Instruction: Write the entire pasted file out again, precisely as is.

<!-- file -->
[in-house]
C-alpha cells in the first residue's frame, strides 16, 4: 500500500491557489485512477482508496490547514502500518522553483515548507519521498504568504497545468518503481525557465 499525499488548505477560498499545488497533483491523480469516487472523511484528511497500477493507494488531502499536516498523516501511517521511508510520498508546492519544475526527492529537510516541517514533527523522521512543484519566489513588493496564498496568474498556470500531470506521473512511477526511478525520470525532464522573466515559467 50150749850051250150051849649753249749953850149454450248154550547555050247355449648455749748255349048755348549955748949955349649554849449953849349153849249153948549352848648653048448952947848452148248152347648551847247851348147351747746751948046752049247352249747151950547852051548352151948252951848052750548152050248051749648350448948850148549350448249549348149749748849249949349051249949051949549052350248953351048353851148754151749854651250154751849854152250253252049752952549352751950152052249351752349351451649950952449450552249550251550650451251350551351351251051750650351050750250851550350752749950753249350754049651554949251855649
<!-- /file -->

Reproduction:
[in-house]
C-alpha cells in the first residue's frame, strides 16, 4: 500500500491557489485512477482508496490547514502500518522553483515548507519521498504568504497545468518503481525557465 499525499488548505477560498499545488497533483491523480469516487472523511484528511497500477493507494488531502499536516498523516501511517521511508510520498508546492519544475526527492529537510516541517514533527523522521512543484519566489513588493496564498496568474498556470500531470506521473512511477526511478525520470525532464522573466515559467 50150749850051250150051849649753249749953850149454450248154550547555050247355449648455749748255349048755348549955748949955349649554849449953849349153849249153948549352848648653048448952947848452148248152347648551847247851348147351747746751948046752049247352249747151950547852051548352151948252951848052750548152050248051749648350448948850148549350448249549348149749748849249949349051249949051949549052350248953351048353851148754151749854651250154751849854152250253252049752952549352751950152052249351752349351451649950952449450552249550251550650451251350551351351251051750650351050750250851550350752749950753249350754049651554949251855649